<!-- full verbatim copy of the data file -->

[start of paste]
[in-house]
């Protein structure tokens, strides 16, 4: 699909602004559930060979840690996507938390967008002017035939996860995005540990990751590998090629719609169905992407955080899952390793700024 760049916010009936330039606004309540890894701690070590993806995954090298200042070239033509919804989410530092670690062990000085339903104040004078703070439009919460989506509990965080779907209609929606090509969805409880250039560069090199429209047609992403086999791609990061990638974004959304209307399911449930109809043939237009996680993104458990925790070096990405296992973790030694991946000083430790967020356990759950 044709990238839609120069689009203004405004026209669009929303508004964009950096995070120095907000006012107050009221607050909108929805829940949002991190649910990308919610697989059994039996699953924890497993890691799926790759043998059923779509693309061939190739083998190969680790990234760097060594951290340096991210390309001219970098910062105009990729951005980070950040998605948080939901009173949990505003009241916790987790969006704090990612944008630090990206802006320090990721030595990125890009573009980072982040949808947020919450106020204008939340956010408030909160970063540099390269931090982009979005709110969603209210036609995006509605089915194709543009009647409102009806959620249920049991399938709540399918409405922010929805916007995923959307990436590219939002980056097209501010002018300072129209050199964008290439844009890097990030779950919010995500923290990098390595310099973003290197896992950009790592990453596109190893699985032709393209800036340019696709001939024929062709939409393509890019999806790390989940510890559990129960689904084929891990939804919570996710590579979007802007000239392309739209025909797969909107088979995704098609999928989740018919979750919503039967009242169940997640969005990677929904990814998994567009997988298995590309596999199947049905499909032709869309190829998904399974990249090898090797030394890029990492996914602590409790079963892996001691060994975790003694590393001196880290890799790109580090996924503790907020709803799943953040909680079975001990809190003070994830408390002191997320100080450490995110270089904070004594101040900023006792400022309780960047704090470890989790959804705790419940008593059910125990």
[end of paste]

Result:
[in-house]
């Protein structure tokens, strides 16, 4: 699909602004559930060979840690996507938390967008002017035939996860995005540990990751590998090629719609169905992407955080899952390793700024 760049916010009936330039606004309540890894701690070590993806995954090298200042070239033509919804989410530092670690062990000085339903104040004078703070439009919460989506509990965080779907209609929606090509969805409880250039560069090199429209047609992403086999791609990061990638974004959304209307399911449930109809043939237009996680993104458990925790070096990405296992973790030694991946000083430790967020356990759950 044709990238839609120069689009203004405004026209669009929303508004964009950096995070120095907000006012107050009221607050909108929805829940949002991190649910990308919610697989059994039996699953924890497993890691799926790759043998059923779509693309061939190739083998190969680790990234760097060594951290340096991210390309001219970098910062105009990729951005980070950040998605948080939901009173949990505003009241916790987790969006704090990612944008630090990206802006320090990721030595990125890009573009980072982040949808947020919450106020204008939340956010408030909160970063540099390269931090982009979005709110969603209210036609995006509605089915194709543009009647409102009806959620249920049991399938709540399918409405922010929805916007995923959307990436590219939002980056097209501010002018300072129209050199964008290439844009890097990030779950919010995500923290990098390595310099973003290197896992950009790592990453596109190893699985032709393209800036340019696709001939024929062709939409393509890019999806790390989940510890559990129960689904084929891990939804919570996710590579979007802007000239392309739209025909797969909107088979995704098609999928989740018919979750919503039967009242169940997640969005990677929904990814998994567009997988298995590309596999199947049905499909032709869309190829998904399974990249090898090797030394890029990492996914602590409790079963892996001691060994975790003694590393001196880290890799790109580090996924503790907020709803799943953040909680079975001990809190003070994830408390002191997320100080450490995110270089904070004594101040900023006792400022309780960047704090470890989790959804705790419940008593059910125990």